Jacob, her mother and her sister left the apartment, walking by a major hospital to reach their car, which was a considerable distance away.
It was 5:30 p.m. or so by the time they reached their car and left Boston for the drive back home to Connecticut. “We were pretty calm,” she said.
Raising money for a cause
Jacob emphasized that while what took place at the marathon was a terrible tragedy, there also is a positive side to her participation. She raised more than $3,100 for the Chase Kowalski Memorial Fund to honor 7-year-old Chase, one of the 26 victims at Sandy Hook Elementary School last December.
She said she felt she was running in Boston for a purpose much bigger than herself. She dedicated her marathon run to Chase because the Newtown youngster loved to run. Jacob raised money from donations through the website FirstGiving.com.
‘A spiritual run’
Jacob interacted with Chase’s family before the race, and the Kowalskis gave her a “Remember Chase” green ribbon pin to wear in the race. They presented her with special T-shirts for people to wear on race day.
Chase’s mom also gave Jacob a bag with the name “Chase” on it, which had been given to the mother by someone after her young son died.
“I felt a lot of support from them,” Jacob said. “It was definitely a spiritual run for me. I felt like [Chase] was with me. I was running for something so much more important than a time.”
She said the bombings will not deter her from running in future marathons —including the one in Boston.
Insight from tragedies
Flying home to North Carolina after returning back to Connecticut, Jacob sat next to a couple from Newtown. They all talked about the recent tragedies in Boston and Newtown.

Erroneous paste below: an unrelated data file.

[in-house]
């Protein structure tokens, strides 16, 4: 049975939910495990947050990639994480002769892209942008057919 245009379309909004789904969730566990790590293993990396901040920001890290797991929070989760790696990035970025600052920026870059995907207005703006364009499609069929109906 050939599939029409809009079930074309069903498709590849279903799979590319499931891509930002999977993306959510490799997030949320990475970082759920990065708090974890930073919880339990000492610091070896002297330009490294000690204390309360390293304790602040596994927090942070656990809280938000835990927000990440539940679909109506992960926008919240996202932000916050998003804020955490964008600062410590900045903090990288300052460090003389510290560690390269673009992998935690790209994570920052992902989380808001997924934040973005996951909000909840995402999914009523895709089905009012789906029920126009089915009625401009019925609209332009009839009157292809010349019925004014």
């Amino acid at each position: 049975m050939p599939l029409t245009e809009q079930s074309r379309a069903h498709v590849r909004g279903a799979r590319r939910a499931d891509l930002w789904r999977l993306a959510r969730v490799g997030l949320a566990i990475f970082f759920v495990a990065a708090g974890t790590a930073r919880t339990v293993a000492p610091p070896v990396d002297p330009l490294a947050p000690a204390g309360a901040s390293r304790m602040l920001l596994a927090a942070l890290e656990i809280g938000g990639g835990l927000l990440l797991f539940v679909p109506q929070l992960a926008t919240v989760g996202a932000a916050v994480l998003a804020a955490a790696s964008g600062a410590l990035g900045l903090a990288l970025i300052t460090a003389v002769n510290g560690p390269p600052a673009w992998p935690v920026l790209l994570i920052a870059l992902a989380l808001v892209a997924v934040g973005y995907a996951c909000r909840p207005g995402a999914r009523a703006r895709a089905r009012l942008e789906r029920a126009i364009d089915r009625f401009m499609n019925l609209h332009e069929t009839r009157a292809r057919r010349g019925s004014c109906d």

Jacob said they concluded that despite the sadness and challenges caused by the incidents, “You have to keep on being positive, keep on doing what you’re doing. The only way to change what is going on is to not let it affect you.”
She remains a trusting person, she said, who will not allow fear — or the actions of bad people — control her life.
Still, her personal connection to the two recent tragedies has given her some perspective. “With Newtown being so close to my hometown, and then being a block away in Boston, you have to think, what could be next?” Jacob said.
Donations for Chase’s memorial fund
Jacob still is accepting donations for her Boston Marathon run through the charity-giving website, FirstGiving.com. All donations (minus FirstGiving fees) will go to help Sandy Hook Elementary School families — both victims and survivors — affected by the tragedy.
Her father, David Jacob, had helped set up her FirstGiving.com webpage. They had asked people to give $1 a mile to her effort (a full marathon is 26.2 miles).
She is amazed that people have been so generous in their support. She has surpassed her goal of raising $2,620 for the memorial fund, with a total of more than $3,100 being contributed so far. “I didn’t think it was possible,” she said.
Learn how to help Jacob at www.firstgiving.com/fundraiser/AmandaJacob/race4chase.
Jacob went to Booth Hill Elementary School and Shelton Intermediate School before attending Shelton High. She was active in cheerleading and gymnastics while growing up.
Her mother and father both live in Shelton.
She finished the Boston Marathon with a time of 3 hours, 58 minutes.